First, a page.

The world has come a long way since the spring of 1973, when U.S. Treasury Secretary George Schultz met with the finance ministers of France, West Germany, and the United Kingdom in the library of the White House to discuss the international financial system after the collapse of the Bretton Woods agreement on fixed exchange rates. In creating the Library Group, the United States sought a more candid and informal grouping, one less dominated by European countries than the Group of Ten (G10). There were important subsequent efforts to include emerging powers in the discussion, such as the Willard Group, the Group of Thirty-Three (G33), and the creation of the G20 at the ministerial level in September 1999, but the Group of Seven (G7) remained the leading economic policy coordination body. It was not until 2008, when the G20 was raised to the leaders’ level, that the goal of “broaden[ing] the discussions on key economic and financial policy issues among systemically significant economies and promot[ing] cooperation to achieve stable and sustainable world economic growth that benefits all” was achieved.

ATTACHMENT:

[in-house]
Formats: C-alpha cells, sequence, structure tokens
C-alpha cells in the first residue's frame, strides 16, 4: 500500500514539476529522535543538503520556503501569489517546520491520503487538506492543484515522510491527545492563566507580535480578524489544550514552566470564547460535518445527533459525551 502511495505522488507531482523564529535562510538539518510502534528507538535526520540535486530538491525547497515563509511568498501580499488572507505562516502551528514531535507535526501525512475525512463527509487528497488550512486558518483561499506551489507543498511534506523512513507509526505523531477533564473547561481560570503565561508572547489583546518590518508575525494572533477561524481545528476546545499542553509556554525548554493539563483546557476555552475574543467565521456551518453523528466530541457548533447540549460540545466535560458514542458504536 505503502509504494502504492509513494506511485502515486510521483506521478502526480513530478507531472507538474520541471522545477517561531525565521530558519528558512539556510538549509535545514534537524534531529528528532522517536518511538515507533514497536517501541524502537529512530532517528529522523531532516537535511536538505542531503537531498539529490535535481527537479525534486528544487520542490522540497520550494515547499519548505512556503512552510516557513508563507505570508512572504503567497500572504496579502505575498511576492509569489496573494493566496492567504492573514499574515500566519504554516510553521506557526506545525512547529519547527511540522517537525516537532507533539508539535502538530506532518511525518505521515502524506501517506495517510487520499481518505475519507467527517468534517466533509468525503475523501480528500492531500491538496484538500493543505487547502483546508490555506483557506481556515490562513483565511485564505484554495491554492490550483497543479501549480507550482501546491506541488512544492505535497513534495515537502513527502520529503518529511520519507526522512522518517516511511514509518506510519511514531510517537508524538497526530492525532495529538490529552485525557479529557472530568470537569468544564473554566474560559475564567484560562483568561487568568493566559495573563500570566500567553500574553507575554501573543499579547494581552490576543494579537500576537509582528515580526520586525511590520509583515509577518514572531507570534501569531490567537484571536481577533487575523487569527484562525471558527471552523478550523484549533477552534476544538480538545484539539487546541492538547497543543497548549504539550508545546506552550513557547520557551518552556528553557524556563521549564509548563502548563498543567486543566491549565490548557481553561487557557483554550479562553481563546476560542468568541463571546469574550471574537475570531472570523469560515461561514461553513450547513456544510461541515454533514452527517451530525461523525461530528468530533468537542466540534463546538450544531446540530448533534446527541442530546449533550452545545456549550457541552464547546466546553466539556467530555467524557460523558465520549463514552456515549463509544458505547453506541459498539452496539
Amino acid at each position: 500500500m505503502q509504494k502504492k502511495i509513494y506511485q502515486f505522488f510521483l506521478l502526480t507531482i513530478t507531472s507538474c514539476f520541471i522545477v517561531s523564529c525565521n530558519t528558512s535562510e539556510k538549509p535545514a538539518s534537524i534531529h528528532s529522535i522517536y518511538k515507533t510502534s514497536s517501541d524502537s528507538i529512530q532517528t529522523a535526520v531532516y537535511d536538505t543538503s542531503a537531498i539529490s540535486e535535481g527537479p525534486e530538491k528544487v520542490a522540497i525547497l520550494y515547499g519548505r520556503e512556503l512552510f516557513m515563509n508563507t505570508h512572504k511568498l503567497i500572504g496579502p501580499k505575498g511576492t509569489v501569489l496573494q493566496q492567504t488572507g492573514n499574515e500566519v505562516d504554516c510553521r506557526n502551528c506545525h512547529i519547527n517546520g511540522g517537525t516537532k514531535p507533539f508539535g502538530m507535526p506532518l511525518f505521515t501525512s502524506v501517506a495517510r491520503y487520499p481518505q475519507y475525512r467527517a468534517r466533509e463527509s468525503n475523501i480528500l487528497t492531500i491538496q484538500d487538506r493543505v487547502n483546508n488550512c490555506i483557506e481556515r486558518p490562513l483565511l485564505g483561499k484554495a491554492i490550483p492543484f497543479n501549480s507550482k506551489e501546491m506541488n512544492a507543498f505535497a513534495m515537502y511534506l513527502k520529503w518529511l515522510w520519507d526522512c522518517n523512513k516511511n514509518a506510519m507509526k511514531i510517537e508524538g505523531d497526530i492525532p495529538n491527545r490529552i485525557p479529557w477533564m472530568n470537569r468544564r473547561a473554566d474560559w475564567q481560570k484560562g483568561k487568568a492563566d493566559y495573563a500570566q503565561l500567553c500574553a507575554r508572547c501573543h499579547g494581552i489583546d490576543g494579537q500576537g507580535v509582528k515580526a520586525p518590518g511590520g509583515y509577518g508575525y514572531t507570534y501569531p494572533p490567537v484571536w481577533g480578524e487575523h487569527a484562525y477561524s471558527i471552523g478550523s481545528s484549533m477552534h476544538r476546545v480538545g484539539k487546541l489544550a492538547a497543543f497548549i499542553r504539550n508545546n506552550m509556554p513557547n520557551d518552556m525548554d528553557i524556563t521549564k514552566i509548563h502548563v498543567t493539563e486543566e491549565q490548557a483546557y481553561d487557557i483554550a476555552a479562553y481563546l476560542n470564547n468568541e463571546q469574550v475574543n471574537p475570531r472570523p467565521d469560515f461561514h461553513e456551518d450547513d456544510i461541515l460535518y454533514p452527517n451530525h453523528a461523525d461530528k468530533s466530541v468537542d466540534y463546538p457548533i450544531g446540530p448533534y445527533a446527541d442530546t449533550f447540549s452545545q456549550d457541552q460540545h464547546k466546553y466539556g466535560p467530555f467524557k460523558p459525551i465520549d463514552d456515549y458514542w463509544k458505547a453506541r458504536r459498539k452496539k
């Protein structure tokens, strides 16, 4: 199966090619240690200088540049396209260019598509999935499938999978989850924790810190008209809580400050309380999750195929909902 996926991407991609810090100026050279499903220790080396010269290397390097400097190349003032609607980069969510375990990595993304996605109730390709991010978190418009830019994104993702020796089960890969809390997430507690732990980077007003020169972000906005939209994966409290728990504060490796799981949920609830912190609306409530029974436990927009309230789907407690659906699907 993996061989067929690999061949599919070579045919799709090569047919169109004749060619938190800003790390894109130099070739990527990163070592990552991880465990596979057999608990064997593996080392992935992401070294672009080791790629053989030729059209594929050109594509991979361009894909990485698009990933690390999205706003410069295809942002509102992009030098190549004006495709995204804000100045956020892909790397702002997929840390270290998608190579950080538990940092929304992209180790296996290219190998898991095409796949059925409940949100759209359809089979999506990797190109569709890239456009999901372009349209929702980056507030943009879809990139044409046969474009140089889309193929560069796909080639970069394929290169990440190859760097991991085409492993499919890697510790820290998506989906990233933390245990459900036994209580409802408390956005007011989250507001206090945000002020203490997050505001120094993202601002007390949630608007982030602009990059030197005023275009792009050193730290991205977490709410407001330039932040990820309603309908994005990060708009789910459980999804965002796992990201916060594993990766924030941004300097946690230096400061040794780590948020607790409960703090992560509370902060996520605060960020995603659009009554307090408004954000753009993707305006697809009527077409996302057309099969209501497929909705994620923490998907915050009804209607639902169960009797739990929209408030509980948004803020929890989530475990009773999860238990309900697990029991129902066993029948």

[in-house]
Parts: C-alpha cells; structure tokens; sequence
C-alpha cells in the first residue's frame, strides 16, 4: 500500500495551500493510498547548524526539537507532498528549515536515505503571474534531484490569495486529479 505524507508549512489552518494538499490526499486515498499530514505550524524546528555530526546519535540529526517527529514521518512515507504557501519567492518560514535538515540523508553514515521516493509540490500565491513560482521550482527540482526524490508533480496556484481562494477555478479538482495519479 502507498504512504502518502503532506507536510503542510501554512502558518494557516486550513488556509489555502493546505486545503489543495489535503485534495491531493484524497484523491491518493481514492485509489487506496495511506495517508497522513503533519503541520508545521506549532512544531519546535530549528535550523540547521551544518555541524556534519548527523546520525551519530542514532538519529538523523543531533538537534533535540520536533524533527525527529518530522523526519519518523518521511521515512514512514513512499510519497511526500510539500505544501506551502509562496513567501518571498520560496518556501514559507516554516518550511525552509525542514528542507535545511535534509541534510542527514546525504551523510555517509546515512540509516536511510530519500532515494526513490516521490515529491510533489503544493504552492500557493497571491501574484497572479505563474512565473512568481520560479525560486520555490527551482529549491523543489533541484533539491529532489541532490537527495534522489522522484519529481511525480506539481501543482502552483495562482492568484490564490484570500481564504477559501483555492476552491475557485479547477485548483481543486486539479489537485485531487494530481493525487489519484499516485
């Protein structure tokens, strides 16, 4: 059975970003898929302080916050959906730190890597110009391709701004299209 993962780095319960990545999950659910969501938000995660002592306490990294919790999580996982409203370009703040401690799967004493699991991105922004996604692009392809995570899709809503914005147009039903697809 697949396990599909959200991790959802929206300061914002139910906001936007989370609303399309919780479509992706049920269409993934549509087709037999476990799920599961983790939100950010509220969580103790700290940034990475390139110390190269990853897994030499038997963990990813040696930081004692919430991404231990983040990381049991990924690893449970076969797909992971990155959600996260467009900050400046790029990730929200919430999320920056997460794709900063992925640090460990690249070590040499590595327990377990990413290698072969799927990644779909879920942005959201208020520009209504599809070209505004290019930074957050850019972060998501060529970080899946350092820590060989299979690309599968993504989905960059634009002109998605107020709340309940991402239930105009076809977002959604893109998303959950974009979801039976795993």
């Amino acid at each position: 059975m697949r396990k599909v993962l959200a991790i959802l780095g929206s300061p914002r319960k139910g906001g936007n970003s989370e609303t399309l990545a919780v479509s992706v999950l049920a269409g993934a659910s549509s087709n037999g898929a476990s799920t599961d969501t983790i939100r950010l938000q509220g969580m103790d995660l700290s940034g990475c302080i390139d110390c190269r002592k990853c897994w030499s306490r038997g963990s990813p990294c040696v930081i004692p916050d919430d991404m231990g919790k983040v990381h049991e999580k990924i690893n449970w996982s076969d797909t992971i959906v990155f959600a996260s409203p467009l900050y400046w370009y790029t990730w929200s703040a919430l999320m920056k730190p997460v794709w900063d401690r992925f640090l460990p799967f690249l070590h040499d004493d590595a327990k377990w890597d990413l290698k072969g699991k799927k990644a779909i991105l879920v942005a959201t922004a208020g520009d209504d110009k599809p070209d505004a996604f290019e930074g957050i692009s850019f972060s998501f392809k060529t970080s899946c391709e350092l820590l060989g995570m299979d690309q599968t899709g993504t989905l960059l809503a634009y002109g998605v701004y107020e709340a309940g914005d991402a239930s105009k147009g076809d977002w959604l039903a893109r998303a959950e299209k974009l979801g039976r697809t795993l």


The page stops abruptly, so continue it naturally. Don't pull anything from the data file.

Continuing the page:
(via Robert Kahn)